IBM’s Welser told EE Times, “A GPU has the ability to do lots of parallel matrix multiplications for graphics processing. Such matrix multiplications happen to be exactly the same thing you need to do with neural nets.” In his view, “That was sort of a coincidence, but it’s been incredibly important. Because without that [GPUs], we would never have achieved the level of performance we are already seeing in AI performance today.” However, Welser added, “As we’ve learned more about what it takes to do AI, we are finding ways to design a hardware that can be more efficient.”
Moving to lower precision
One route to efficiency is to lower the precision required for AI processing.
Welser explained, “The general direction which we all started to realize a few years ago was that while we are used to very precise calculation — 32-bit calculation floating point is very standard, and even 64-bit, double precision for really accurate kind of calculations — that’s not necessarily always important [in AI].”
In AI, he stressed, “What you care about for the neural net is when you show an image or word if it gets the right answer. When we ask if it is a cat or a dog, it says it’s a cat. If it’s the right answer, you don’t necessarily care about all the calculations that go in between.”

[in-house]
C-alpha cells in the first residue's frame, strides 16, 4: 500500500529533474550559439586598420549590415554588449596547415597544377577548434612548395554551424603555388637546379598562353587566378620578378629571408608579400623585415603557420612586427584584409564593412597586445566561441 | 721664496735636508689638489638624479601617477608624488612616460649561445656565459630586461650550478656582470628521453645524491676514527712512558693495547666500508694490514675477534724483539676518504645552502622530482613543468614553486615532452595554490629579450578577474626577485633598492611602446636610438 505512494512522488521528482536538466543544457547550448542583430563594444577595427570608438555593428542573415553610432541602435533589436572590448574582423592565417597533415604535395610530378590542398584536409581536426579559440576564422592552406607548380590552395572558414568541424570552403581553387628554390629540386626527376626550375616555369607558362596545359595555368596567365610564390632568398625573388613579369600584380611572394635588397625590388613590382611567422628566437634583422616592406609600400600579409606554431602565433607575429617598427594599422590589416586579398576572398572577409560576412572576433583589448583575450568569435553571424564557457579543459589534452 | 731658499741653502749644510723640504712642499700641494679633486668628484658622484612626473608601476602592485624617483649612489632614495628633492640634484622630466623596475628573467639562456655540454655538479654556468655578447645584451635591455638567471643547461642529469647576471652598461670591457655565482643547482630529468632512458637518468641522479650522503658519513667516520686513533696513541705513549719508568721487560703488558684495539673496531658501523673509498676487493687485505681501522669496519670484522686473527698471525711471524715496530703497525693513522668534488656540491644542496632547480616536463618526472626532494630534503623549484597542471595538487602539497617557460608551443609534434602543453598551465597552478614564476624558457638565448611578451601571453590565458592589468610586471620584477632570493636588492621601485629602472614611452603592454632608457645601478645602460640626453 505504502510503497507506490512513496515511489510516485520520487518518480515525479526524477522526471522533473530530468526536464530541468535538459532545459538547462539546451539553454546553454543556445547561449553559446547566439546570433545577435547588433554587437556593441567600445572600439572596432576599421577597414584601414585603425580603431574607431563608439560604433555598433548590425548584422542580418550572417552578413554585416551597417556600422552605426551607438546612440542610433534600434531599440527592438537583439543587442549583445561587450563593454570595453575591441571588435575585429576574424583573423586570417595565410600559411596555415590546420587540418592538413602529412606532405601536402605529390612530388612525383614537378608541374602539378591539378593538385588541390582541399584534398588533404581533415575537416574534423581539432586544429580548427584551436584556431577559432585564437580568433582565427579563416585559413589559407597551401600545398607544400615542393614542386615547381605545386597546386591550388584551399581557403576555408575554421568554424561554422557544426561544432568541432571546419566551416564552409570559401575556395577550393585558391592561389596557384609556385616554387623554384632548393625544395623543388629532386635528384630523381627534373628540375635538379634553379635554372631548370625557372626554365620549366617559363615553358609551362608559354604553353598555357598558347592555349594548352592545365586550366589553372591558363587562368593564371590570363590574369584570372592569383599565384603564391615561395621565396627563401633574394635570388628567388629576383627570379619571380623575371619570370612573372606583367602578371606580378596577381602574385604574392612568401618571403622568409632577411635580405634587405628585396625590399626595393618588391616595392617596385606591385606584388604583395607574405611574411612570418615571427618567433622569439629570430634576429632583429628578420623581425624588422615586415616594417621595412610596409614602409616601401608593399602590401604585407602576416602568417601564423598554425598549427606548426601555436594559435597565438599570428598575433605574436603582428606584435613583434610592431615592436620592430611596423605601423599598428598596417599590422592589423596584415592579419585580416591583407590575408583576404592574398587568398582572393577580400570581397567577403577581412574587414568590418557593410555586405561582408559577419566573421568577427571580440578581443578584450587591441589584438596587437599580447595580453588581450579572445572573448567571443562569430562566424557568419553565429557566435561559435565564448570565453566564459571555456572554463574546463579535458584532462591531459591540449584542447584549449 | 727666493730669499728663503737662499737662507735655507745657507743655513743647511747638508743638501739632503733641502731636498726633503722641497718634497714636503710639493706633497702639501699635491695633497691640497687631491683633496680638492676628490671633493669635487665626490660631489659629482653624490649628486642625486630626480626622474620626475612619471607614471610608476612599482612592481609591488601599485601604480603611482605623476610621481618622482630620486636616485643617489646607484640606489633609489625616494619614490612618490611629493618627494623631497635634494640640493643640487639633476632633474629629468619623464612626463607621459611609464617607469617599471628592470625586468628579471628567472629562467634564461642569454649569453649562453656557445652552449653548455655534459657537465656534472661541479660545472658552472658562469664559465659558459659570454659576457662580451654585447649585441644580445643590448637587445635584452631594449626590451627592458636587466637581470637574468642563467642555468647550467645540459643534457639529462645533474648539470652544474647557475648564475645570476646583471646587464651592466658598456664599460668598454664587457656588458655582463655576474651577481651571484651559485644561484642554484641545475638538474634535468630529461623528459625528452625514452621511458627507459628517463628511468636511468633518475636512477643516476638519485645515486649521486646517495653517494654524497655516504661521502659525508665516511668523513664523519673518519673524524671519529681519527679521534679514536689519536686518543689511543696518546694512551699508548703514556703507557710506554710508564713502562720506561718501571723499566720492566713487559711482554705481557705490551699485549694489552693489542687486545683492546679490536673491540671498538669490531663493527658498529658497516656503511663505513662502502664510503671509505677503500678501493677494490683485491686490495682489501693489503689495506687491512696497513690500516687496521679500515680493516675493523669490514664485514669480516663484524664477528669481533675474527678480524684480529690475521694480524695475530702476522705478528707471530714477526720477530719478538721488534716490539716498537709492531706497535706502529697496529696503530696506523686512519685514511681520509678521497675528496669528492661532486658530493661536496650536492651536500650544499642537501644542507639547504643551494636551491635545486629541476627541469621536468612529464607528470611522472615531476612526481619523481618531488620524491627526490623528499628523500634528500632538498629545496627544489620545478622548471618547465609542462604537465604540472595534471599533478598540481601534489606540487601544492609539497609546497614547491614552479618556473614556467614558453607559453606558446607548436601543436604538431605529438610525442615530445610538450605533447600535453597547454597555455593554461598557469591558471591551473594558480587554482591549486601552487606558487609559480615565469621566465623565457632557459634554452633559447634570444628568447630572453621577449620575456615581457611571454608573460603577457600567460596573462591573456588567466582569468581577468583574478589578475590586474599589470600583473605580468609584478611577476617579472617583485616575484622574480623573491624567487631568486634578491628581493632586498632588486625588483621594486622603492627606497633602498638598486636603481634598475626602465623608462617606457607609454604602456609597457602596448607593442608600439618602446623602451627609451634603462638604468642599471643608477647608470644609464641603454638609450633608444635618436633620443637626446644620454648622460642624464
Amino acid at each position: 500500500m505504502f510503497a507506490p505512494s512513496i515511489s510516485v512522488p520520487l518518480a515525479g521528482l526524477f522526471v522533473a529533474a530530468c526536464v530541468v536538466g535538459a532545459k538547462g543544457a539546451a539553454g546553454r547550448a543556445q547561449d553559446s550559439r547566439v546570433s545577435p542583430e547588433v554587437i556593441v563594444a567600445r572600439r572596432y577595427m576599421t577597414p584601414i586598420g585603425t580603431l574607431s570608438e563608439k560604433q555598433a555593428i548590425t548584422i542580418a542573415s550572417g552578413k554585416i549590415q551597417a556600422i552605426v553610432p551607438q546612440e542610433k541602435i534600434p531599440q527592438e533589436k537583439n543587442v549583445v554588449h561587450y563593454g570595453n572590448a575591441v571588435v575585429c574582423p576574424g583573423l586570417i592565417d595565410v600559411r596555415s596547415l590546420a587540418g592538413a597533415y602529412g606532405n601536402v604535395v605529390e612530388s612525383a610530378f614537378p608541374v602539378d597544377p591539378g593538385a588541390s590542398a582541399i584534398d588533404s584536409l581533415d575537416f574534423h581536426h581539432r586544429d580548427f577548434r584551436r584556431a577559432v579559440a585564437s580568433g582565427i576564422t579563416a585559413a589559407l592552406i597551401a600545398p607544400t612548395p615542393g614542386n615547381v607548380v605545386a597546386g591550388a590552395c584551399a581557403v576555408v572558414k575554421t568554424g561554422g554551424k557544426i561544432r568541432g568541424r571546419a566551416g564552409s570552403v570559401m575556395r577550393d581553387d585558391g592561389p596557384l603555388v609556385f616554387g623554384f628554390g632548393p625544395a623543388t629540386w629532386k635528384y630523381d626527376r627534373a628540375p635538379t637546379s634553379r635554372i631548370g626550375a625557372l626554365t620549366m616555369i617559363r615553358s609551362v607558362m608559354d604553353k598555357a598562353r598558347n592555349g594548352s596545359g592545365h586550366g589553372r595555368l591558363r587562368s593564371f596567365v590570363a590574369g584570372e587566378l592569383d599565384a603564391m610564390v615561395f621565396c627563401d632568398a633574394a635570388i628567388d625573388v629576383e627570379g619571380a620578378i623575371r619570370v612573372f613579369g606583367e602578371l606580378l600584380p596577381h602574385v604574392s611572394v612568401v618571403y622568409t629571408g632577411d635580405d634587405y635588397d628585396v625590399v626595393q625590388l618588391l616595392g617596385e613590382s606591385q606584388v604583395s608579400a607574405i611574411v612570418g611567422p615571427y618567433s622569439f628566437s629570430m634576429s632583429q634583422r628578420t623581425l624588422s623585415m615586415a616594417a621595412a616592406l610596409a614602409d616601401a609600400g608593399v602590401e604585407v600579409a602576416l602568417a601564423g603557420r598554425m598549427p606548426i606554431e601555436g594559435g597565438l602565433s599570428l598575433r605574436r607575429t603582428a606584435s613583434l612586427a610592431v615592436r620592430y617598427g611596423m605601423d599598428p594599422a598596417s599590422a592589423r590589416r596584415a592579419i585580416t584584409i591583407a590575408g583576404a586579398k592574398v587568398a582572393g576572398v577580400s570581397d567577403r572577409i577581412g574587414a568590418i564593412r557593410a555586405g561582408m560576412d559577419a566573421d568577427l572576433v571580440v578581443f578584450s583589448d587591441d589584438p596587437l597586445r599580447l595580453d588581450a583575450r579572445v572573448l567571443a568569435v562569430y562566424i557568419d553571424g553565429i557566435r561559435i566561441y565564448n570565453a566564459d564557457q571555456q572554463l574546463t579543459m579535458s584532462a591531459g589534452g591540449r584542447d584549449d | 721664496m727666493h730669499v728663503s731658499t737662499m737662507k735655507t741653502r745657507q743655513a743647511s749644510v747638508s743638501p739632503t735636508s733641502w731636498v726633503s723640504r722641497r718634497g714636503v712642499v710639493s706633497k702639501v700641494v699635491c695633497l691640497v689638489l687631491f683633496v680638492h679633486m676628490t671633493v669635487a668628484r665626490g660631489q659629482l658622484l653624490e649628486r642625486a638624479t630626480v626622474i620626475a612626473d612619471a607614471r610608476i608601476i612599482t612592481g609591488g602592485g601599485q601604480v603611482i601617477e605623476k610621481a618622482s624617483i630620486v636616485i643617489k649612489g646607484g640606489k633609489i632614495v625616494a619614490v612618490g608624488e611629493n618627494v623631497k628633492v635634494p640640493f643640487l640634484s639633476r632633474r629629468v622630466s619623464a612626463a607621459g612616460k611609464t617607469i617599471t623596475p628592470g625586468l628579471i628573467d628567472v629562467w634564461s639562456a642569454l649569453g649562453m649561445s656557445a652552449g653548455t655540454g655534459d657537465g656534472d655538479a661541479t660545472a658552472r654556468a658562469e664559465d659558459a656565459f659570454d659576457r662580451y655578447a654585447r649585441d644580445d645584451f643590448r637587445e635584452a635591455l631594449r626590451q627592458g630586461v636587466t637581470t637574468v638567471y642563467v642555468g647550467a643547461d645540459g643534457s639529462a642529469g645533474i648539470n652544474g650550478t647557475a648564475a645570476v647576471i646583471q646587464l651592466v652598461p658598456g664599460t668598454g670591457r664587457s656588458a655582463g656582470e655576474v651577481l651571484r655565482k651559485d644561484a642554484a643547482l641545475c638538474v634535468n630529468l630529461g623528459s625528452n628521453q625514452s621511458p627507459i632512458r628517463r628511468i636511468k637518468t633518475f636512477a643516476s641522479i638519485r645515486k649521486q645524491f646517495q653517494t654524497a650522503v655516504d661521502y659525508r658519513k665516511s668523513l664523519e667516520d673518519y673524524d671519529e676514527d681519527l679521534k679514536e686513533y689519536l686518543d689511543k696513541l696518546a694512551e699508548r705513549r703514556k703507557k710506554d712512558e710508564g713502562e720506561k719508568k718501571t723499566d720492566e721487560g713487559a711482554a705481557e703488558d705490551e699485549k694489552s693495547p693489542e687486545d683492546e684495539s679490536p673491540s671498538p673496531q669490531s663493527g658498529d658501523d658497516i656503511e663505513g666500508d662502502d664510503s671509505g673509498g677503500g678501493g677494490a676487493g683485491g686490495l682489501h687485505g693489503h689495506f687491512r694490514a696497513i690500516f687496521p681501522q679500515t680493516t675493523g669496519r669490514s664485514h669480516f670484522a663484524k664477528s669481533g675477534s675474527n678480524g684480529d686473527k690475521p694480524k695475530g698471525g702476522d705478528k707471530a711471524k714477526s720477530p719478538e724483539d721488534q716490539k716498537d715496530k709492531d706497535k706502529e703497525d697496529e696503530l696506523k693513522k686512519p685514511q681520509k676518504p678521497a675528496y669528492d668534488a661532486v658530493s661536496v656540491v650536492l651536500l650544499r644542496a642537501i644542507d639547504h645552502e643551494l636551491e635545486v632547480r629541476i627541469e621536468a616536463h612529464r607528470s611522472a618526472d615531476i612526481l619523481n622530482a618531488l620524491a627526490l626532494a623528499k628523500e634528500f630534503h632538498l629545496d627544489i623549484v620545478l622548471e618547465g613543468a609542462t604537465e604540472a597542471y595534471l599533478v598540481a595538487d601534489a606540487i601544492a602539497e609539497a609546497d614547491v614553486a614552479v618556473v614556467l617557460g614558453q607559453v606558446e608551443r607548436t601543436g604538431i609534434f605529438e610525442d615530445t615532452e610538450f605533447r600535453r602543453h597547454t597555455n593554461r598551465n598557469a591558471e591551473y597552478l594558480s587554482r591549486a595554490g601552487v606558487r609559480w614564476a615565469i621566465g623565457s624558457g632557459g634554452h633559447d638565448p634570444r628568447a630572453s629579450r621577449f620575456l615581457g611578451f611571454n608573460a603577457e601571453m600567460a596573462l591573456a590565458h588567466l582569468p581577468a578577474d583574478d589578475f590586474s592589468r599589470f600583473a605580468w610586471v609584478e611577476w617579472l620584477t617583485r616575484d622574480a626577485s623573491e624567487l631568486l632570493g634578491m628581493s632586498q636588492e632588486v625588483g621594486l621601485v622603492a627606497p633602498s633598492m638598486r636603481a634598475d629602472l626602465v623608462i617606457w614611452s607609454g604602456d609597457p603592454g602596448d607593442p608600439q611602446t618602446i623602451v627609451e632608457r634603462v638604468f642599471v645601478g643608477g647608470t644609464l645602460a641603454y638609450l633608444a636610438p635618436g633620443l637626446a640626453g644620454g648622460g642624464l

Ideally, AI should mimic the human eye. Welser said, “If you look through a foggy window, you see a person walking on the street. It’s a low-position image… but often it’s plenty to be able to say ‘oh, that’s my mom coming.’ So, it doesn’t matter whether that’s the right precision for the vision, as long as you get the right answer.”
This explains the trend toward lower precision in AI processing, he explained.
“For 32-bit calculation, I’ve got to do calculation on 32-bits. If we can do it on 16 bits, that’s basically half the calculation power, or probably half the area or even less on a chip,” Welser went on. “If you can get down to 8 bits or 4 bits, that’s even better.” He said, “So, this gives me a huge win for area, for power, and performance and throughput — how fast we can get through all of this.”
(Source: IBM Research)
However, Welser acknowledged, “For a long time, we thought we’d have to stick with 32-bit precision for AI training. There was just no way around it.”
In 2015, IBM Research launched the reduced-precision approach to AI model training and inference with a paper describing a novel dataflow approach for conventional CMOS technologies. IBM showed models trained with 16-bit precision that exhibits no loss of accuracy compared to models trained at 32 bits.